Many years ago, cartoonist Zahoor published a drawing in which a man in torn clothes was sitting on a dilapidated wooden cot, surrounded by broken windows, and a rope around his neck whose other end was tied to the ceiling fan. He was shown waiting in front of a television screen that was about to transmit a cricket match between Pakistan and India.
It illustrated how critical a cricket contest between the two neighbouring countries is. Any sporting event involving the two countries is a matter of life and death, a substitute for war. Today, countries do not challenge each other in battlegrounds but in sports stadiums.
For Pakistanis, defeating India in a match is a cause for huge celebration; likewise, being beaten by them is a national crisis — only because the two countries have been to a few wars with each other in their brief history of independence.
Ayaz Jokhio recognises that countries clash with each other on playgrounds rather than at sensitive borders. In his work, cut-outs of varied sportsmen are displayed in a line, and each figure is made of black & white images of soldiers from the World War I (WWI). The work, titled, Moral Equivalent of War was part of the exhibition ‘Digging Deep Crossing Far’ in connection with the Lahore Literary Festival 2017. The show, held from Feb 24-March 3, 2017 at Alhamra Art Centre, was curated by Elka Falat and Julia Tieke. There have been previous displays of these works in Bangalore, Kochi, Berlin and Karachi, including artists from various regions especially those that participated in WWI. These were based on using archives of WWI or reflecting upon the idea/history of war.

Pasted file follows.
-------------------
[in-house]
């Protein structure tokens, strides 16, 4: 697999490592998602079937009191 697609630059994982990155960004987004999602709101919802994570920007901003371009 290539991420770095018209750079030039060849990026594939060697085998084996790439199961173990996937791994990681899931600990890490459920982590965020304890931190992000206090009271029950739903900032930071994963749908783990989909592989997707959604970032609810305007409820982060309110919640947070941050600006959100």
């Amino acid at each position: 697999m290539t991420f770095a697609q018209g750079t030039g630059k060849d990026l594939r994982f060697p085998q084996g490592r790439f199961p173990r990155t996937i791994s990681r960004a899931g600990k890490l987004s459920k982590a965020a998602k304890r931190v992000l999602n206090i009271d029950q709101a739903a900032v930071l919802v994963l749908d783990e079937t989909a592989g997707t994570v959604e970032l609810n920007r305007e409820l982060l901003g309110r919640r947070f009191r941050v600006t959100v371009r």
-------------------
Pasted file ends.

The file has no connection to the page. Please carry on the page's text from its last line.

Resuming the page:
A considerable number of artists came from countries like India, Pakistan, Algeria that were colonised by the Western Imperial powers. In the first half of twentieth century, the forefathers of those artists were involved, rather enrolled, in a dispute beyond their homeland and without their consent. The latter generation of image-makers from colonised countries reacted to a war that has a misnomer like World War. The WWI was fought among powers from Europe and Japan, but the world at large did not have any stake in that conflict. For example, a peasant from Rawalpindi or Patiala did not have any reason to go to battle against Germany, Austro Hungarian Empire and Ottoman Empire, or in favour of Britain, Italy, France and Russia. It was only due to colonial rule that men were recruited and served at far-off territories.
It shows how a people, if disposed of their identity, become a tool in establishing the imperial agenda. However, the army men collaborating with their European superiors in the WWI, as narrated by Sarnath Banerjee in his drawings, were barred from fighting on the front in Europe because the possibility of killing a white person by a coloured soldier was unacceptable under a strict code of racial etiquettes. In one of his black & white drawings, Banerjee points out this aspect. But by and large his installation was “about the hundreds of thousands of books that have not been written about the Indian soldiers’ experience in the war”.